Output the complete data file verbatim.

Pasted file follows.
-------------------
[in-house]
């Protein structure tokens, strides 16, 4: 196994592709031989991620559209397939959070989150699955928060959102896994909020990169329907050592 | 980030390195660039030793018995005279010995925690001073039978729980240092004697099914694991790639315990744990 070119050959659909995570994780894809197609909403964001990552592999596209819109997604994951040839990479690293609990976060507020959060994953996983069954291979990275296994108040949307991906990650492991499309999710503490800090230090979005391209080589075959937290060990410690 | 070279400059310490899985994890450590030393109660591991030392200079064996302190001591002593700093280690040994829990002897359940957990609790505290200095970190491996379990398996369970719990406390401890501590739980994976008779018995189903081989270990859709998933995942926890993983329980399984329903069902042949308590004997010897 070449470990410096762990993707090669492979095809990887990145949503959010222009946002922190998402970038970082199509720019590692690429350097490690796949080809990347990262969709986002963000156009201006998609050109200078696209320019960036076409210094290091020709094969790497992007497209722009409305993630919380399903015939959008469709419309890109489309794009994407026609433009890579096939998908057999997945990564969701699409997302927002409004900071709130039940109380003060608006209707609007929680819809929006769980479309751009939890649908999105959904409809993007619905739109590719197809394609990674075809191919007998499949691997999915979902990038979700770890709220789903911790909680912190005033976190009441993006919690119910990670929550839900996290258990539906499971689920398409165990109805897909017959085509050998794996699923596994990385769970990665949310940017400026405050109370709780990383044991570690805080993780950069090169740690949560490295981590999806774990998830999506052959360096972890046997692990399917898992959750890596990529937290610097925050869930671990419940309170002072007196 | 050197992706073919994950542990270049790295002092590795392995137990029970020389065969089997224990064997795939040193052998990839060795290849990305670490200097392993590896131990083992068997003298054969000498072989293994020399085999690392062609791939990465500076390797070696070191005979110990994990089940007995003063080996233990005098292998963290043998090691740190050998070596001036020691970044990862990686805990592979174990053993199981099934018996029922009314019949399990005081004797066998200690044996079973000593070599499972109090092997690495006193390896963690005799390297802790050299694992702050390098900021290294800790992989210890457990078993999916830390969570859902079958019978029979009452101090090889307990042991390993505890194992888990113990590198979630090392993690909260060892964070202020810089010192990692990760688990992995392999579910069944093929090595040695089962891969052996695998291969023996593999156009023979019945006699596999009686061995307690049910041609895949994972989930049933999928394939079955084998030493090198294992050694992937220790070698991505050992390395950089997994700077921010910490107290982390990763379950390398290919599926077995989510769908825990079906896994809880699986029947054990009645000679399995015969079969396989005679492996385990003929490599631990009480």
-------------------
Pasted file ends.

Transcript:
[in-house]
């Protein structure tokens, strides 16, 4: 196994592709031989991620559209397939959070989150699955928060959102896994909020990169329907050592 | 980030390195660039030793018995005279010995925690001073039978729980240092004697099914694991790639315990744990 070119050959659909995570994780894809197609909403964001990552592999596209819109997604994951040839990479690293609990976060507020959060994953996983069954291979990275296994108040949307991906990650492991499309999710503490800090230090979005391209080589075959937290060990410690 | 070279400059310490899985994890450590030393109660591991030392200079064996302190001591002593700093280690040994829990002897359940957990609790505290200095970190491996379990398996369970719990406390401890501590739980994976008779018995189903081989270990859709998933995942926890993983329980399984329903069902042949308590004997010897 070449470990410096762990993707090669492979095809990887990145949503959010222009946002922190998402970038970082199509720019590692690429350097490690796949080809990347990262969709986002963000156009201006998609050109200078696209320019960036076409210094290091020709094969790497992007497209722009409305993630919380399903015939959008469709419309890109489309794009994407026609433009890579096939998908057999997945990564969701699409997302927002409004900071709130039940109380003060608006209707609007929680819809929006769980479309751009939890649908999105959904409809993007619905739109590719197809394609990674075809191919007998499949691997999915979902990038979700770890709220789903911790909680912190005033976190009441993006919690119910990670929550839900996290258990539906499971689920398409165990109805897909017959085509050998794996699923596994990385769970990665949310940017400026405050109370709780990383044991570690805080993780950069090169740690949560490295981590999806774990998830999506052959360096972890046997692990399917898992959750890596990529937290610097925050869930671990419940309170002072007196 | 050197992706073919994950542990270049790295002092590795392995137990029970020389065969089997224990064997795939040193052998990839060795290849990305670490200097392993590896131990083992068997003298054969000498072989293994020399085999690392062609791939990465500076390797070696070191005979110990994990089940007995003063080996233990005098292998963290043998090691740190050998070596001036020691970044990862990686805990592979174990053993199981099934018996029922009314019949399990005081004797066998200690044996079973000593070599499972109090092997690495006193390896963690005799390297802790050299694992702050390098900021290294800790992989210890457990078993999916830390969570859902079958019978029979009452101090090889307990042991390993505890194992888990113990590198979630090392993690909260060892964070202020810089010192990692990760688990992995392999579910069944093929090595040695089962891969052996695998291969023996593999156009023979019945006699596999009686061995307690049910041609895949994972989930049933999928394939079955084998030493090198294992050694992937220790070698991505050992390395950089997994700077921010910490107290982390990763379950390398290919599926077995989510769908825990079906896994809880699986029947054990009645000679399995015969079969396989005679492996385990003929490599631990009480």